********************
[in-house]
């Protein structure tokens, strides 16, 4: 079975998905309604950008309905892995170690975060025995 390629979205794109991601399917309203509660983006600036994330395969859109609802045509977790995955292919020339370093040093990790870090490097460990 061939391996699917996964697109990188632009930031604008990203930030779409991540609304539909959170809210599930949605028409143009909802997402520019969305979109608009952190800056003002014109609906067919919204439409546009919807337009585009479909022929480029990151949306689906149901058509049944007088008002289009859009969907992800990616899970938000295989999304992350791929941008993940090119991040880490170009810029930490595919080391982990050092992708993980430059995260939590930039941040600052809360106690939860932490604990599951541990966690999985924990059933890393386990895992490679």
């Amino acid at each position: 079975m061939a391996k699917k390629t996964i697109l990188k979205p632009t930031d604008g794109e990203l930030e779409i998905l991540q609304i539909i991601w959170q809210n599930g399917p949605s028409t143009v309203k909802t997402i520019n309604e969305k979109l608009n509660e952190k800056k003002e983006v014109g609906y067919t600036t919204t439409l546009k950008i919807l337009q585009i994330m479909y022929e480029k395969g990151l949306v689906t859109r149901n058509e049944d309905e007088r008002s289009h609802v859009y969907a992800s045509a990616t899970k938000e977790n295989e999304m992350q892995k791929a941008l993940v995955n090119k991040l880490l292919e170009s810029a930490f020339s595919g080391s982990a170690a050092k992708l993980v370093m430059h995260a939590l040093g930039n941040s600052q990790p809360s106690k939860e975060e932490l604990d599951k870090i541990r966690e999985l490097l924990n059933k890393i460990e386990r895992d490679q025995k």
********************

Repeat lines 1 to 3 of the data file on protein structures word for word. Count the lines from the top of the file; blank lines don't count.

[in-house]
């Protein structure tokens, strides 16, 4: 079975998905309604950008309905892995170690975060025995 390629979205794109991601399917309203509660983006600036994330395969859109609802045509977790995955292919020339370093040093990790870090490097460990 061939391996699917996964697109990188632009930031604008990203930030779409991540609304539909959170809210599930949605028409143009909802997402520019969305979109608009952190800056003002014109609906067919919204439409546009919807337009585009479909022929480029990151949306689906149901058509049944007088008002289009859009969907992800990616899970938000295989999304992350791929941008993940090119991040880490170009810029930490595919080391982990050092992708993980430059995260939590930039941040600052809360106690939860932490604990599951541990966690999985924990059933890393386990895992490679």
């Amino acid at each position: 079975m061939a391996k699917k390629t996964i697109l990188k979205p632009t930031d604008g794109e990203l930030e779409i998905l991540q609304i539909i991601w959170q809210n599930g399917p949605s028409t143009v309203k909802t997402i520019n309604e969305k979109l608009n509660e952190k800056k003002e983006v014109g609906y067919t600036t919204t439409l546009k950008i919807l337009q585009i994330m479909y022929e480029k395969g990151l949306v689906t859109r149901n058509e049944d309905e007088r008002s289009h609802v859009y969907a992800s045509a990616t899970k938000e977790n295989e999304m992350q892995k791929a941008l993940v995955n090119k991040l880490l292919e170009s810029a930490f020339s595919g080391s982990a170690a050092k992708l993980v370093m430059h995260a939590l040093g930039n941040s600052q990790p809360s106690k939860e975060e932490l604990d599951k870090i541990r966690e999985l490097l924990n059933k890393i460990e386990r895992d490679q025995k």